6. stunning post Madhu! Your beautiful photos bring the scenes to life, centuries of skill and faith creating these images that are, like our bodies, destined for a short stay here on Earth. I do hope this tradition continues and the skills are passed on to the next generation. Thanks for explaining Durga’s origin and symbolism, I can imagine a fierce entity springing from Brahma Shiva and Vishnu, and the link back to Ishtar is no doubt valid too. We need our stories and archetypes to make sense of our lives. Any powerful feminine deity surviving today should be doubly celebrated!

    1. Thank you Christine. You are right. That an ancient female deity survived the Aryan patriarchal religions is amazing in itself. In fact in some regions – West Bengal for one and my hometown – she is given more importance than Brahma, Shiva or Vishnu! Strange also that in a predominantly male dominated country, ours (in Mangalore and the district it is part of) is a matriarchal society!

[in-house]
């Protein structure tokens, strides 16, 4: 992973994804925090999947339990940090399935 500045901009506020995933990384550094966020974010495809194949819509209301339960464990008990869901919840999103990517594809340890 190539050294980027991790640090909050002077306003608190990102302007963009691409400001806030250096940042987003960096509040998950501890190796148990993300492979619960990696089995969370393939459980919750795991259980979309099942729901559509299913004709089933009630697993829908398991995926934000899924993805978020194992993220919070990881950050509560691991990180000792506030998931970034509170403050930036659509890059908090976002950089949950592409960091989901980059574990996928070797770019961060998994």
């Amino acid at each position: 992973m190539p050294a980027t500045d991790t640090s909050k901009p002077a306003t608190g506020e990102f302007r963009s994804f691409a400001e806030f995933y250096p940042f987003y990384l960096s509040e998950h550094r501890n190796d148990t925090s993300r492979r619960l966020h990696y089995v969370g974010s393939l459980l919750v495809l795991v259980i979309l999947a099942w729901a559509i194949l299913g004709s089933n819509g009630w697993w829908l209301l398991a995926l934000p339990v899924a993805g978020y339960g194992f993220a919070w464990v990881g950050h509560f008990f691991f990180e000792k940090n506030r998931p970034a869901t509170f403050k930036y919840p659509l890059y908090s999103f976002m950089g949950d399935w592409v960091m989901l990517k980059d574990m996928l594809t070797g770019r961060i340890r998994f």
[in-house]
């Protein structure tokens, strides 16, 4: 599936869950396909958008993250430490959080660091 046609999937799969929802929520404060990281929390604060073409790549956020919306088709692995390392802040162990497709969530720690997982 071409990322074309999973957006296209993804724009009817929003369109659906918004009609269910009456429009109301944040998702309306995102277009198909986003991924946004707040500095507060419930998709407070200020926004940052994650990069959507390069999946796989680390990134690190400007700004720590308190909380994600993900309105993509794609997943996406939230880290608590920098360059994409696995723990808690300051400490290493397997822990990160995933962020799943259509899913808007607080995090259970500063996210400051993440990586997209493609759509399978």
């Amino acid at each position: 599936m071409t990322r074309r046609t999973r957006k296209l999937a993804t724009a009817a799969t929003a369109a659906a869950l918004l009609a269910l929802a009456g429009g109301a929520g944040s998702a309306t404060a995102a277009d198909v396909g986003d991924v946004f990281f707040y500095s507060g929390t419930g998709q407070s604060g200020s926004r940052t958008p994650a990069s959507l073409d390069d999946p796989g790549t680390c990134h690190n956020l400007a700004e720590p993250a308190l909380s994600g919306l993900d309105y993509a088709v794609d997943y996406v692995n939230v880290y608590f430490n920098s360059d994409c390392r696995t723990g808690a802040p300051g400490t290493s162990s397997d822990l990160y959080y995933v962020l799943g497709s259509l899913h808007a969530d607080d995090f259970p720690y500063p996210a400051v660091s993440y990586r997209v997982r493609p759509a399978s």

1. I love to think on this Madhu, pockets of preservation from which the divine feminine can rise to restore peace and sustainability to our world 🙂

  7. Perfect title. The artistry that goes into these creations, to honor Durga is just one aspect, but the fact that these are returned to the holy waters is what is beautiful. Time honored traditions. Beautiful pictures depicting the process.

    1. It is sin’t it? I was surprised too by how clean the village was. An absolute must do in Calcutta. Thanks Lynne.

  8. Kumartuli, what a fascinating place. I was there the days leading up to the Durga Puja a few years ago. Truly one of the highlights of my time in Kolkata. Such talented artists. I haer now they are starting to make some of the effigies out of fiberglass. Longer lasting and more environmentally friendly they say. I have my doubts. As you say, “life goes on.”